LIVING SHORELINES!!! by Montana Grant
By angelamontana

Posted: February 11, 2024

Watersheds in Montana are being used and loved to death. People are buying watershed property before any other land. Once they have it, the grass gets mowed up to the shorelines, trees get cut to open the views, and rock gabions try to keep their land from washing away. 

Nature knows best! Look at the healthiest shorelines and what do you notice? Trees, grasses, roots, and natural structures that have protected these waters edges for centuries. Roots hold the land in place, shade provides shade to keep the waters cool, grasses add soil support and habitat for fish food and wildlife. As soon as these are removed, erosion begins. 

Water from developed areas also needs to be moved along gutters, sewers, and drains. Once the water hits these smooth, impervious surfaces, it speeds up. Once it leaves these raceways, it quickly erodes anything in its path, like a firehose. 

The thing about an ecosystem is that everything is connected. You can’t change one thing without changing another. Usually, human intervention is damaging and wrong. The changes made to one shore impact all shorelines downstream. 

When we look at Montana’s Rivers, we can see that they are lined with vacation homes, farm fields, and exposed rocks. Each Spring a runoff of melted snowmelt slams into these areas. If there are no beaver dams, rooted trees and plants, or natural structures to slow the water down, it will destroy the shorelines. Now silt and debris will litter the scarred watershed.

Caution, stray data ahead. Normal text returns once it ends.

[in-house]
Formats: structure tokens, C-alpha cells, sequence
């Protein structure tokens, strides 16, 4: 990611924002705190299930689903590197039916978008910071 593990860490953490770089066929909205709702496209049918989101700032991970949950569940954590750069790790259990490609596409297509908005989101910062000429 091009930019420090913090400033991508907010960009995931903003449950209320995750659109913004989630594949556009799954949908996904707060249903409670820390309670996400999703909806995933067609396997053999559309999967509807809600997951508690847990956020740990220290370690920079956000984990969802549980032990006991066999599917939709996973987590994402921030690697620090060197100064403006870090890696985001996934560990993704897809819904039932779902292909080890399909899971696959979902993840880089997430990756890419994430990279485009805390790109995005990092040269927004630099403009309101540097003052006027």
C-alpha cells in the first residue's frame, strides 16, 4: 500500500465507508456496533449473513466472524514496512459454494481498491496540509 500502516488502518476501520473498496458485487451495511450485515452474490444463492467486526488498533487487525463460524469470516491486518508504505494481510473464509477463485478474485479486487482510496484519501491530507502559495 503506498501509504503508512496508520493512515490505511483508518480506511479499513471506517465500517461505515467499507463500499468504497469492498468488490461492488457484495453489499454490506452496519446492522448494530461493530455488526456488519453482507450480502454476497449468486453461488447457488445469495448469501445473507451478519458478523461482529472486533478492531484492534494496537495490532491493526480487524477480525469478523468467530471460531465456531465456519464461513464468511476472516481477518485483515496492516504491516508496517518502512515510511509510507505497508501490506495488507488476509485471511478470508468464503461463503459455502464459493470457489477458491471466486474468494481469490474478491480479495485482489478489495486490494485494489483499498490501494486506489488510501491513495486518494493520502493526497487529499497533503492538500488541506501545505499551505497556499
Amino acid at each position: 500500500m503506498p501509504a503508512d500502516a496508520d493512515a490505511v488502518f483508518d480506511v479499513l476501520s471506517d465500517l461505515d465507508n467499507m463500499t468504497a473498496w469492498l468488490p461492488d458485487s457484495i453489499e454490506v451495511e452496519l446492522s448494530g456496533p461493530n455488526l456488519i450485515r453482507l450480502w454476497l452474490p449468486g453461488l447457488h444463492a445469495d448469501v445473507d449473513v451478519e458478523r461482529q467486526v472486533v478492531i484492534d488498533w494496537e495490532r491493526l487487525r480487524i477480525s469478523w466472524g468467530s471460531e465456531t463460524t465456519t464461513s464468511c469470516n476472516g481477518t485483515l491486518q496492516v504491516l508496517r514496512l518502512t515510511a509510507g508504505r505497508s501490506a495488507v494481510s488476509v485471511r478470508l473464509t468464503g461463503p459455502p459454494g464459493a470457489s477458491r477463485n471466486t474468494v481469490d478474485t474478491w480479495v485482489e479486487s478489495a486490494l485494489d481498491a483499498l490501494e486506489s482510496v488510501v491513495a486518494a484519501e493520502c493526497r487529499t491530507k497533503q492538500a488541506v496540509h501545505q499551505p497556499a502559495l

The Bighole has become one of these desolate shorelines. Farmers plow along the banks, cattle graze along the banks and in the rivers. Homeowners have removed natural vegetation and mowed the remaining grass along the bank. In place of natural roots and erosion barriers, fenceposts now line the exposed banks, where trespassing is a sin. 

If the private property was fenced 100 feet back from the high-water mark, there would be no questions about where anglers can walk. Perhaps an easement fee could be used to protect the water’s edge and keep anglers safe and off any private land. 

Fish habitat is gone, shade is rare, waters are warmer, more homes and buildings line the banks, and the Living Shoreline is dying. Irrigators pump the rivers dry. Trout are just expendable. 

It would be great if Montana Legislators passed a law that protected the Living Shorelines. The fishing access law is a start. It allows anglers to access waters below the high-water marks, so they can fish. Maybe protect 100 feet of Shoreline from any development to protect the fish, wildlife, and watershed. Perhaps these watershed areas need to become public domain protected arteries to keep the wildlife alive. There is no sense to have a fisherman access law if the fishery is dead.

Live along our shorelines gently!

Montana Grant

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